On the bowling front, they still have the octogenarian Chris Martin (that fabulously crap number 11) and Jeetan Patel, who I’ve always rather rated – even though the Kiwis themselves maintain he is a poor man’s Xavier Doherty.  He has a Test bowling average of 46.

Consequently, for the good of the game of cricket, New Zealand should assume it’s inevitable long term position as a state of Australia. If not – in the interests of a fair contest – the MCC should send the Ladies team next time England are due to tour. Minus Charlotte Edwards of course; they’d never manage to get her out.

Douglas Jardine: the amateur with a professional’s zeal

Douglas Jardine

The below first appeared on the http://www.thefulltoss.com in July 2012.

One of the few positives of this rain-ravaged ‘summer’ is that it’s supplied additional opportunities to read.  After trawling through The Full Toss archives several times and despairing of the near weekly jibes aimed in the direction of England great Sir Ian Botham, I turned – sacrilegiously – to other work.

And I stumbled across an aspect of cricket history which I’d never really thought about before – but viewed down the years, struck me as fascinating.

Douglas Jardine – the man Australians still hate more than any other, more than fifty years after his death – was an amateur.

Douglas Jardine

Left-leaning readers will correctly observe that the distinction between amateur and professional cricketers – which continued in England until 1961 – was only partly one of pay.  Professional players mostly came from a working class background, whereas amateurs – such as Winchester College-educated Jardine – belonged to the upper and middle classes.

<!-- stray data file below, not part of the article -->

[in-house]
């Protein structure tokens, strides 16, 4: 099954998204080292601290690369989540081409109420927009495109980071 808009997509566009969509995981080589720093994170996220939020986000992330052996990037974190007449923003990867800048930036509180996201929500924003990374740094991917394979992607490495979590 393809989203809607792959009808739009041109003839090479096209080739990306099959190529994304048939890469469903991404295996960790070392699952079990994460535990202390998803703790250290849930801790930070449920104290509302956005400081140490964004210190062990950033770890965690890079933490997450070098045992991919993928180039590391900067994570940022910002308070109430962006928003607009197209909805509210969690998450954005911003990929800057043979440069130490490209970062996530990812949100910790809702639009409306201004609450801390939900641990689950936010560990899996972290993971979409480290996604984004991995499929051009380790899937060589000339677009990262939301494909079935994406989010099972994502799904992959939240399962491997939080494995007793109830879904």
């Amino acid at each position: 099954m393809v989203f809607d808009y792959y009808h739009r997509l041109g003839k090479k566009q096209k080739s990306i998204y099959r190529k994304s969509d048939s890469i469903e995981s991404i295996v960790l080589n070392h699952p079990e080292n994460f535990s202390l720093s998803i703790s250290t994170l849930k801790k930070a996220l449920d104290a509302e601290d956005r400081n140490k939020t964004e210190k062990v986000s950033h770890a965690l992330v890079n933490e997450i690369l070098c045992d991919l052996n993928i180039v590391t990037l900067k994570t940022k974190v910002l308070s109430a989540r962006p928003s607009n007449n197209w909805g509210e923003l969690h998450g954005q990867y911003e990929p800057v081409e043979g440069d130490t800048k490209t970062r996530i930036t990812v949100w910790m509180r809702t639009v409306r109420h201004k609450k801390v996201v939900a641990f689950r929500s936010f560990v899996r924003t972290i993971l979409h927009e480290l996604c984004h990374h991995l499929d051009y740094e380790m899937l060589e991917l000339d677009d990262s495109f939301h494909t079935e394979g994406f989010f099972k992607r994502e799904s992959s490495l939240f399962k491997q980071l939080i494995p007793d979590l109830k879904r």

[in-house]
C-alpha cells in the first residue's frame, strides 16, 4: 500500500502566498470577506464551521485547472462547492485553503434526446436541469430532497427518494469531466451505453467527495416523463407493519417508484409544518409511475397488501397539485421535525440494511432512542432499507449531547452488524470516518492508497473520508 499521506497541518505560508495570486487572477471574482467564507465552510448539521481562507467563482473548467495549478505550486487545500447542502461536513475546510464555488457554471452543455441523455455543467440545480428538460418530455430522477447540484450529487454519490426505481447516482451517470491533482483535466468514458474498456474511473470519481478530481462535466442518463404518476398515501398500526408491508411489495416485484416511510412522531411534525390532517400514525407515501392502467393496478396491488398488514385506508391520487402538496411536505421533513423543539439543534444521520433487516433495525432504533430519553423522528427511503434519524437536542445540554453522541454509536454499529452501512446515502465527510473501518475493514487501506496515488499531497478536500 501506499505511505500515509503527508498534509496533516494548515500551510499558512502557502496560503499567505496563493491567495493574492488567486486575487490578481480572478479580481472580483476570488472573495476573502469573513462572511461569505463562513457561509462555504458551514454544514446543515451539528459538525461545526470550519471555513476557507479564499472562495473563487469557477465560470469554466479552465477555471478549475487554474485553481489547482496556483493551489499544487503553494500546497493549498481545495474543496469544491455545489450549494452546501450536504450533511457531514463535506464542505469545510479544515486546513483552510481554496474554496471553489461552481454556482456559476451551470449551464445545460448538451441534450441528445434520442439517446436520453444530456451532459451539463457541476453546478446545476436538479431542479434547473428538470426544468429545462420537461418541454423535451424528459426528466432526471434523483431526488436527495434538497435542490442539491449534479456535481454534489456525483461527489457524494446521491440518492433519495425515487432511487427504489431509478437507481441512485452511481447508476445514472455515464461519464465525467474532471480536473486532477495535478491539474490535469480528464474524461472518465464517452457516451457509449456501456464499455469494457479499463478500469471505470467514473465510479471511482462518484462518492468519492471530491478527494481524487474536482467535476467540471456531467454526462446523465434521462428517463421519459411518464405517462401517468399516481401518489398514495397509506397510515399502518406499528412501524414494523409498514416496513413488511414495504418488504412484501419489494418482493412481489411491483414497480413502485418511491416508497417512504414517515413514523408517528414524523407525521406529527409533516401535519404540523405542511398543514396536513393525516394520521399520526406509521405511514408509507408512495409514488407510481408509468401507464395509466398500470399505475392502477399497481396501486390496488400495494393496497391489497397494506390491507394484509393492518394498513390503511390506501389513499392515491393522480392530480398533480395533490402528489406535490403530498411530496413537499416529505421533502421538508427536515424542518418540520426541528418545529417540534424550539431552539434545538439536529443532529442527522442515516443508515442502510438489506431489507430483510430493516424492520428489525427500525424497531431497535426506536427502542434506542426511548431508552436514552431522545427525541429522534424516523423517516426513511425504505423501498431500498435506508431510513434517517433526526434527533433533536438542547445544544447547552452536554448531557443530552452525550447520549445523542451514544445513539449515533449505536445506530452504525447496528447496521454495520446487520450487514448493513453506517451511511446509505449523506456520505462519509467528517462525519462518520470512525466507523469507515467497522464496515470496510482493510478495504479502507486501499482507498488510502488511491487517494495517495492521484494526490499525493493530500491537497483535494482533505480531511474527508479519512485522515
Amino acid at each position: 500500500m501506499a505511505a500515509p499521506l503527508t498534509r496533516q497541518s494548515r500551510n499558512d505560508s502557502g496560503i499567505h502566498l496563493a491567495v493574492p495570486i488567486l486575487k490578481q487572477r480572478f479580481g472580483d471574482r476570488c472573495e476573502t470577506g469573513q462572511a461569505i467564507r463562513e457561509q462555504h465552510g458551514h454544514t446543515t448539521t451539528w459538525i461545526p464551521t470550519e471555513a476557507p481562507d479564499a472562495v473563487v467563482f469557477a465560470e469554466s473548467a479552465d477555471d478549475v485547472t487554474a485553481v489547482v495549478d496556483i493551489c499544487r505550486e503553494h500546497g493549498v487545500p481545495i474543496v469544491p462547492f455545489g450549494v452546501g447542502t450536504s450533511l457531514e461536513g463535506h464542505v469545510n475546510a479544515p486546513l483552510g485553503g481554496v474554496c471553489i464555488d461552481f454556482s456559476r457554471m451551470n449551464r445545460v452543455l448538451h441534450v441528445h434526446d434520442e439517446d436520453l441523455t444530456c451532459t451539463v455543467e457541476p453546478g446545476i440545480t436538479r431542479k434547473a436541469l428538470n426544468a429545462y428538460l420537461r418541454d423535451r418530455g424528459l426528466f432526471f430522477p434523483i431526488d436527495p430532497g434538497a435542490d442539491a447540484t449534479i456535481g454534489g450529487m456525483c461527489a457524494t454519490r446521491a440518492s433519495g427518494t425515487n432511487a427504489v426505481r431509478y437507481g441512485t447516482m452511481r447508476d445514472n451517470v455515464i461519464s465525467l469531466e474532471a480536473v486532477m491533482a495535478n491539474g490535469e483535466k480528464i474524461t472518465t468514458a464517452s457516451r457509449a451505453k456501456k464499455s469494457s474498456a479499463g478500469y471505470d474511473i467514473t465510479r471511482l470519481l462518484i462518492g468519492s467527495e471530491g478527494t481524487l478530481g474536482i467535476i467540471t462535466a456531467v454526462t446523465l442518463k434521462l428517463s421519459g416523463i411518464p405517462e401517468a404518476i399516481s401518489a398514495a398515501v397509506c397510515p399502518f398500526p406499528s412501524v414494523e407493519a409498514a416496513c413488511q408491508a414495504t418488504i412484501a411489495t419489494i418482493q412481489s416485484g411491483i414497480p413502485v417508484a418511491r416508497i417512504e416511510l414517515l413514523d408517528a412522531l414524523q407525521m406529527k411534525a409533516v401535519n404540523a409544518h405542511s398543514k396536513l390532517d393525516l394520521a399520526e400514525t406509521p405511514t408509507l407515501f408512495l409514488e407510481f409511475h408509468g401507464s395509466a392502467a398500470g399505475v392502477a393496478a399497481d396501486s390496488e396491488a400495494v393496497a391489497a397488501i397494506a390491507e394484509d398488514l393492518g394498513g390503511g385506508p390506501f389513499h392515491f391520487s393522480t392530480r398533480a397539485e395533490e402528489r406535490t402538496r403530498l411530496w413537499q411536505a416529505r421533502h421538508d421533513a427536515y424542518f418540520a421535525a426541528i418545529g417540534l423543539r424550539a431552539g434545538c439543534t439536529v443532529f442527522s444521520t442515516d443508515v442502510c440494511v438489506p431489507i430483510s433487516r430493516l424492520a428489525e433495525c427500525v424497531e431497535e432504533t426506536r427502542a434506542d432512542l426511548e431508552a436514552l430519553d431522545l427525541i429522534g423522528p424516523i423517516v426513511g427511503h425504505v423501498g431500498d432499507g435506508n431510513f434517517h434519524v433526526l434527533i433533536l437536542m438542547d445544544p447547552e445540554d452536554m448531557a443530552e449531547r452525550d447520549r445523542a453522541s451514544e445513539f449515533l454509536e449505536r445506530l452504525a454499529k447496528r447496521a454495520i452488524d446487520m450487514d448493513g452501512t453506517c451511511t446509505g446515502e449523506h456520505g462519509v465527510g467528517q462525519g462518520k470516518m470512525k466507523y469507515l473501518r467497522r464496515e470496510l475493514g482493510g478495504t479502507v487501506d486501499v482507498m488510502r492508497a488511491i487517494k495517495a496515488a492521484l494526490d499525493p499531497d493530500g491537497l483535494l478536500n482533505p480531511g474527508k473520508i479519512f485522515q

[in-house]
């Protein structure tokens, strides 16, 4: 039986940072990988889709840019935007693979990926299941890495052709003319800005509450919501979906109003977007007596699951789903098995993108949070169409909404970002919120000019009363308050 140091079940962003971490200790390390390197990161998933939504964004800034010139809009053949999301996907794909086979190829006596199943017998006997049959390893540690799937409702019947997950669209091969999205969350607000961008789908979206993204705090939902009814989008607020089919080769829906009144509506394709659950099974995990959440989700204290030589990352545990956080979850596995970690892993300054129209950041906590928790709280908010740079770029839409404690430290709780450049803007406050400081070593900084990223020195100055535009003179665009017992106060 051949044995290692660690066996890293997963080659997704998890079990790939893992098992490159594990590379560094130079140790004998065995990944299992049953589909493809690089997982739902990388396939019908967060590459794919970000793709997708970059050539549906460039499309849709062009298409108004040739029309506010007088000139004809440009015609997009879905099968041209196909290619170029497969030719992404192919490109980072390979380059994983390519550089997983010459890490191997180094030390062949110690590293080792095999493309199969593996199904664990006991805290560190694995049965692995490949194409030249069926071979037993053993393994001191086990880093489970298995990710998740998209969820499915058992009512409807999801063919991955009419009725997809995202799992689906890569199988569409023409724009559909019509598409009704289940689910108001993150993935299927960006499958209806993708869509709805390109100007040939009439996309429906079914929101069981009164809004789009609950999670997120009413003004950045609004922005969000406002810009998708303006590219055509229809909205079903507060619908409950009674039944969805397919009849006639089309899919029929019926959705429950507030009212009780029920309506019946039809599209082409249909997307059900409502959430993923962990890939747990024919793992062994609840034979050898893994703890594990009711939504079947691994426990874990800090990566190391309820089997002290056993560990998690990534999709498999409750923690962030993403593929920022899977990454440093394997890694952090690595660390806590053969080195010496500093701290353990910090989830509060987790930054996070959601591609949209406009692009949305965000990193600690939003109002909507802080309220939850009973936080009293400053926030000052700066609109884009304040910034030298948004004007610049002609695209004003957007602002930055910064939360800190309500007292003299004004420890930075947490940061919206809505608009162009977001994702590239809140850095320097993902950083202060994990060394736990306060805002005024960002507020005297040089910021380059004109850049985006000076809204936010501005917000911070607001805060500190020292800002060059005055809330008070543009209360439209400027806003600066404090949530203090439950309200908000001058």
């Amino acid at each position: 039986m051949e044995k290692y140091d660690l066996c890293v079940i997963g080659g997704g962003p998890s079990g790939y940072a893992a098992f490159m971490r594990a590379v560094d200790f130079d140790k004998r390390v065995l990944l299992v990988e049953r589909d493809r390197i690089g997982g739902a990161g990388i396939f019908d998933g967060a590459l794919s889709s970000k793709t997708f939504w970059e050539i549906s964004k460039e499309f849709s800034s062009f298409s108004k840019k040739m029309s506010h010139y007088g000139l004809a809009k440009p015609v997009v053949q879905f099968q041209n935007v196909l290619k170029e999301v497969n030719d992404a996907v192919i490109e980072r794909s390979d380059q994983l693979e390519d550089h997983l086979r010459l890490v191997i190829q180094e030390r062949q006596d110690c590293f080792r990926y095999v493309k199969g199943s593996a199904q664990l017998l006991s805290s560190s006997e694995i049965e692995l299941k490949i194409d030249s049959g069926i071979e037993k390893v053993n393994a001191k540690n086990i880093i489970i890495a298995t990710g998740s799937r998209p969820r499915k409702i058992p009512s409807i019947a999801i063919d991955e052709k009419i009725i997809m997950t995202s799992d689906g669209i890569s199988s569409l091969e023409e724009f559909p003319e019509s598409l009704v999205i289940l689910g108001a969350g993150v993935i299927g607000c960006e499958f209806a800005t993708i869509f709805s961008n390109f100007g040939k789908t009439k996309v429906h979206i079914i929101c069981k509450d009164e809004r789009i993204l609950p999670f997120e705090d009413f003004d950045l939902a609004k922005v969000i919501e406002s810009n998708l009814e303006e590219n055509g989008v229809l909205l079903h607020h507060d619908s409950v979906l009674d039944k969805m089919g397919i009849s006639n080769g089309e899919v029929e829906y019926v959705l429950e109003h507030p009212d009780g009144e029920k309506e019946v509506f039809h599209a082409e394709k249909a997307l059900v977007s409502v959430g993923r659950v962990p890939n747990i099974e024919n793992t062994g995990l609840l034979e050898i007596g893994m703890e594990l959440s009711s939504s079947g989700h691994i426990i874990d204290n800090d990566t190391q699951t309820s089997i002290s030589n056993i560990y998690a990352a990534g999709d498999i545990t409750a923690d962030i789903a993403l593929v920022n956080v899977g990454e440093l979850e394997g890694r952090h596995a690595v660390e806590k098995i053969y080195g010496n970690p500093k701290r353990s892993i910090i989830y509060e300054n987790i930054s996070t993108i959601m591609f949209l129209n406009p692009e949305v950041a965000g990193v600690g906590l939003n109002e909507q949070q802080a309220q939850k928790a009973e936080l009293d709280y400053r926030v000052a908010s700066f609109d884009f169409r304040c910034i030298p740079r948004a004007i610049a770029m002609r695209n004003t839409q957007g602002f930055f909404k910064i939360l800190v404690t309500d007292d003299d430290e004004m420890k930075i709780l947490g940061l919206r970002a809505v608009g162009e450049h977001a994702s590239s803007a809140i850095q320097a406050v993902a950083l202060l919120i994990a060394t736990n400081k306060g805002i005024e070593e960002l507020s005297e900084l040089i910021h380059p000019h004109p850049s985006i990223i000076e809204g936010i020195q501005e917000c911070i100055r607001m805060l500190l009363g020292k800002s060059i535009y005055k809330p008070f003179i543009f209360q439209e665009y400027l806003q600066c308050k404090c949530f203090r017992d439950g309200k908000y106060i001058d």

The dictum of the amateur-dominated MCC was that a gentleman ought not to make a profit from the game.  It was a different world,  in which it was customary for professional players to address amateur team-mates and opponents as ‘Sir’.  Professionals would be addressed by their surname alone.

The perception of amateurs as officers and gentlemen, and thereby leaders, meant that any team including an amateur would tend to appoint him as captain. This would occur even – and indeed often – when there were many better professional cricketers in the XI than the amateur.

For example, in 1924 Yorkshire appointed 46-year-old Major Arthur Lupton as captain of a side containing cricketing greats such as Wilfred Rhodes and Herbert Sutcliffe.  He had played only once for Yorkshire, sixteen years previously in 1908. When Lupton retired three years later in 1927, he averaged a horrible 10.34 from 88 innings, with a high score of only 43.  

It has been cruelly suggested to TFT that the sport of cricket would not see a captain sport such woeful numbers until its co-editor Maxie Allen took to the field as captain of the grandly titled St Anne’s Allstars Invitational XI in the early twenty-first century!

Lupton was very popular within the dressing room, although his influence on team tactics has been questioned.  In one magnificent story, with the Yorkshire score on around 400, Lupton strode out of the amateur changing room to bat.  A young professional rushed over, touched his arm and whispered: “It’s all right, sir. Mr Rhodes has declared.”